Deconstructing the Zombie: Cultural and Ideological Approaches
We would like to invite you to participate in the academic book we are currently editing, entitled Deconstructing the Zombie: Cultural and Ideological Approaches.
We will appreciate if you share this Call For Chapters information with those colleagues who may be interested in the project. Original manuscripts are accepted in Spanish or English.
The project will be published by Editorial Doble J, a specialized editorial in Politics, Philosophy, Arts and Music academic studies, which is indexed in Scholarly Publishers Indicators in Humanities and Social Sciences (SPI), SPI Expanded and in Finnish List.
CALL FOR CHAPTERS
Despite their apparent simplicity, zombies are complex monsters. The zombie as an archetype has suffered several transformations in order to adapt itself to the different contextual circumstances that have surrounded its figure. For instance, the classic concept of zombie has its origins in the voodoo magic practised in Haiti, which supposedly made possible to stop the vital constants of a person with the consequent presumption of death. After the burial, the assumed corpse would be exhumed and revived, diminishing the victim’s will under the submission of the sorcerer. This is the performed role that appears in the first film that introduced the word zombie in its title, White Zombie (Victor Halperin, 1933). This image of the zombie maintained its validity until the late 1960s, when the filmmaker George E. Romero popularized a new version of the zombie, as a living dead insatiable hungry of human flesh.
Relegated for decades to low-budget productions, such as gore films and pulp adult comics, 21st-century zombies began an assault that made them one of the most consumed cultural products in mainstream media. Within the universe of unreal characters, the flesh eaters have reached a commendable second place, above the vampires and below the superheroes, which keep the first place in presence and financial profitability. (Resident Evil saga, 28 Days After, 28 Weeks After, The Walking Dead, Fear the Walking Dead, Z Nation, iZombie…).
Some zombies have surpassed a barrier that seemed insurmountable, and have become an object of consumption and enjoyment for the whole family (Zombieland, Warm Bodies, Shaun of the Dead…). They even have become the good guy of the film (iZombie…) or have shared stardom with Hollywood celebrities (World War Z…).
Before making the definitive leap to large budget films and television series, the undead conquered the world of video games (from the video arcade title The House of the Dead to current video game consoles with the Resident Evil saga) as well as comics and graphic novels (The Walking Dead). Now, in the wakes of vampires, they fill the pages of more and more books (World War Z, Zombie Fallout saga, The Zombie Survival Guide. Theories of International Politics and Zombies…)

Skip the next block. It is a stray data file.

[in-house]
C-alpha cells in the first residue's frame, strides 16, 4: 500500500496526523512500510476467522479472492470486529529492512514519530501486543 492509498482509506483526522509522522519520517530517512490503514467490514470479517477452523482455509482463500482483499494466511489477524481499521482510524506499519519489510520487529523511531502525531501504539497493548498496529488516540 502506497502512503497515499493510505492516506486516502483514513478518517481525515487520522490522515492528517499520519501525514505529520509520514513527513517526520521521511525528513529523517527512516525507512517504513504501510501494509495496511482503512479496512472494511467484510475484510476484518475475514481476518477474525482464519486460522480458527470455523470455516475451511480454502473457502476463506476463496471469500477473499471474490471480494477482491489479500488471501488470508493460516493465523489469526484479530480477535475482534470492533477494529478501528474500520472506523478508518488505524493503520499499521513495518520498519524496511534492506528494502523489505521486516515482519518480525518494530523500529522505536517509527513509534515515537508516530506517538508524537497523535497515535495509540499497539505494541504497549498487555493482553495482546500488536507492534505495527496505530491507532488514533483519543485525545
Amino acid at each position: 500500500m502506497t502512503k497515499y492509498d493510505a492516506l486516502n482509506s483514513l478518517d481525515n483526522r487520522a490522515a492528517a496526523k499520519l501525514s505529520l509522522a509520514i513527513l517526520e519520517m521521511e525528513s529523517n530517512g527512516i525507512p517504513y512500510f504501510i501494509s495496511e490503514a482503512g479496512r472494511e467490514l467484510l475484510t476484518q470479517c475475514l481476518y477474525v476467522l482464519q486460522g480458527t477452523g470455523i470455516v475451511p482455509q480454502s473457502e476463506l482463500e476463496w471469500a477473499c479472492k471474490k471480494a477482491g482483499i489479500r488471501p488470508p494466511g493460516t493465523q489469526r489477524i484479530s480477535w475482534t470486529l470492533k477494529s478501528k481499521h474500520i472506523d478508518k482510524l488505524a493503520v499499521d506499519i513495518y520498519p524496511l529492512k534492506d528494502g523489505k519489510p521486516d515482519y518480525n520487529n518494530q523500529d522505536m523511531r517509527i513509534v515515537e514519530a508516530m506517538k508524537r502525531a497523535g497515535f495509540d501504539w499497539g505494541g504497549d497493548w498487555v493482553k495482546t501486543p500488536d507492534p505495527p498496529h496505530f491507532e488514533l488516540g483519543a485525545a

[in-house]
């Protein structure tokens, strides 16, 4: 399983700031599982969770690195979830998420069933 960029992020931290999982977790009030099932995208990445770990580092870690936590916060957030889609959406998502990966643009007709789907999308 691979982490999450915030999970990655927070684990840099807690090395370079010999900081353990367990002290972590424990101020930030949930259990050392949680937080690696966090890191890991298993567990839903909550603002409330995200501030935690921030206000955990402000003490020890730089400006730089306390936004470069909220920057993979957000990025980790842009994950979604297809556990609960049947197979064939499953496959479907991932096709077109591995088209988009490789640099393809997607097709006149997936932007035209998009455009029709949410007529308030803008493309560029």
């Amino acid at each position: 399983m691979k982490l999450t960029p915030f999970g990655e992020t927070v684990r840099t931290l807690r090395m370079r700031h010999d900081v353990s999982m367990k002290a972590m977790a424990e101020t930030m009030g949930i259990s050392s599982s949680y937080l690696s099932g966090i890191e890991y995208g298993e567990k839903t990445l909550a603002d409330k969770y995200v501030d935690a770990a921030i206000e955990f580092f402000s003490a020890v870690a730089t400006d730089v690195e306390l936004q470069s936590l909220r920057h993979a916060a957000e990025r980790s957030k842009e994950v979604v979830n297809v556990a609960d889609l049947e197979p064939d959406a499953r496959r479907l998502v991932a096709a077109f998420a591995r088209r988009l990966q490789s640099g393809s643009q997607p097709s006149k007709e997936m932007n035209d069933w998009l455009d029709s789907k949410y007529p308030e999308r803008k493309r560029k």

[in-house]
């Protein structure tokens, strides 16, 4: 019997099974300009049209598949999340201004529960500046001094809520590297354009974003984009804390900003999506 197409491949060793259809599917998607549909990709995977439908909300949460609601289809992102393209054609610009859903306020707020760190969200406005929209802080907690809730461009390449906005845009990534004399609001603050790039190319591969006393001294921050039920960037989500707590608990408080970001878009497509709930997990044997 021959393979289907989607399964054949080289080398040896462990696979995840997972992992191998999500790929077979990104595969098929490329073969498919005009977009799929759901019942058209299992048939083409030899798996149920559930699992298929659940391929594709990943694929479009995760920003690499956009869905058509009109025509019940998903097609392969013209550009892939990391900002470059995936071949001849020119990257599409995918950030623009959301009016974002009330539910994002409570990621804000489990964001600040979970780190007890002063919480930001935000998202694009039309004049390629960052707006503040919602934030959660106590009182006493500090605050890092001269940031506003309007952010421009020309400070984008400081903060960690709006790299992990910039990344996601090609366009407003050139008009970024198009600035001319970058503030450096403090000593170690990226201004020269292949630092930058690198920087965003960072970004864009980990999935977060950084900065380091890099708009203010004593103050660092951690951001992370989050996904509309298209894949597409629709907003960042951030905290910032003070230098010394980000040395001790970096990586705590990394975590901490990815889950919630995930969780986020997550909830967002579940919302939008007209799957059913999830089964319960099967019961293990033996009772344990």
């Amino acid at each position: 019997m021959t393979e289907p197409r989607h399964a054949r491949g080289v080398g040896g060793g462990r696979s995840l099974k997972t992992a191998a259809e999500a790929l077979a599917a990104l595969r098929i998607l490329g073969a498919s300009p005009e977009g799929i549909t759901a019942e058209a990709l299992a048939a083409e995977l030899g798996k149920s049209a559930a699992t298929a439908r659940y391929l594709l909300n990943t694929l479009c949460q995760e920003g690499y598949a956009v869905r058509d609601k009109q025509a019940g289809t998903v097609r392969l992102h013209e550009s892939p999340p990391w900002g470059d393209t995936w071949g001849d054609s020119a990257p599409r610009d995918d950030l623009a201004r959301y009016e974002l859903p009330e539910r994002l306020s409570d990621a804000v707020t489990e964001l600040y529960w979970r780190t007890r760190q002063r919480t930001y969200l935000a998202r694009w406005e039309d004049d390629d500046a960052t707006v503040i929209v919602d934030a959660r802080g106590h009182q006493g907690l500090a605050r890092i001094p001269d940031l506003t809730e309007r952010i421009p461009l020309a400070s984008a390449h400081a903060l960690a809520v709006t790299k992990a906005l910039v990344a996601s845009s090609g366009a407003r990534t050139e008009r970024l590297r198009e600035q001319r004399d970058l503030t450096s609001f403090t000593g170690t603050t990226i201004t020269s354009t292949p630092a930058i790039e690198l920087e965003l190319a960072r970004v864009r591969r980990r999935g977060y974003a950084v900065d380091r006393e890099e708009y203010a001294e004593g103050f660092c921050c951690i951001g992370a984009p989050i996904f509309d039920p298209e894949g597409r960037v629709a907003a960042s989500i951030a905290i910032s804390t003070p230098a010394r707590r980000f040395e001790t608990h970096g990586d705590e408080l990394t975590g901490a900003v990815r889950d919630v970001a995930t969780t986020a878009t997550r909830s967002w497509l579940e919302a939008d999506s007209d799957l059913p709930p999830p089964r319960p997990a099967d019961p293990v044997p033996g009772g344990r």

The main purpose of our book is to compose a complete study about the figure of the zombie and its significance from a cultural and ideological academic approach. We are interested in its presence in all existing media: cinema, television, literature, comics, and video games, as well as music and painting.
Topics may include (but are not limited to):
- The Origins and History of Zombies
- Historical Roots around the Archetype of Zombie
- A Review of the Concept of ‘Zombie’
- Zombie Reconstructions in Contemporary Society
- The Representation of the Zombie in Cinema and Television
- The Zombie and the Capitalist Society
- The Zombie as a Criticism tool of the System
- The Zombie as a Supporter of the System
- The Zombie as a Capitalist Victim
- Media and Digital Zombification
- Zombies from Gender Studies
- The Figure of the Zombie from Psychoanalysis
- The Zombie and its Social Reintegration
- Zombies and Religion
- Zombies and Power
- Zombies and Politics
- Zombies and Violence
- Zombies and Sex
- Zombie Armies and Soldiers
- Zombies and Ecology
Please, submit your proposal (a 500-word abstract) and a biographical summary (200 words) to the following e-mail addresses: Alfonso M. Rodríguez de Austria Giménez de Aragón (University of Seville) email@example.com / Cristina Algaba (Universidad Loyola Andalucía) firstname.lastname@example.org.
Original manuscripts are accepted in Spanish or English.
Deadline to submit chapter proposals: December 15, 2017
Once accepted, the coordinators of the project would request a first draft of the chapter by June 15, 2018. The final text should be sent to the emails mentioned above before September 15, 2018.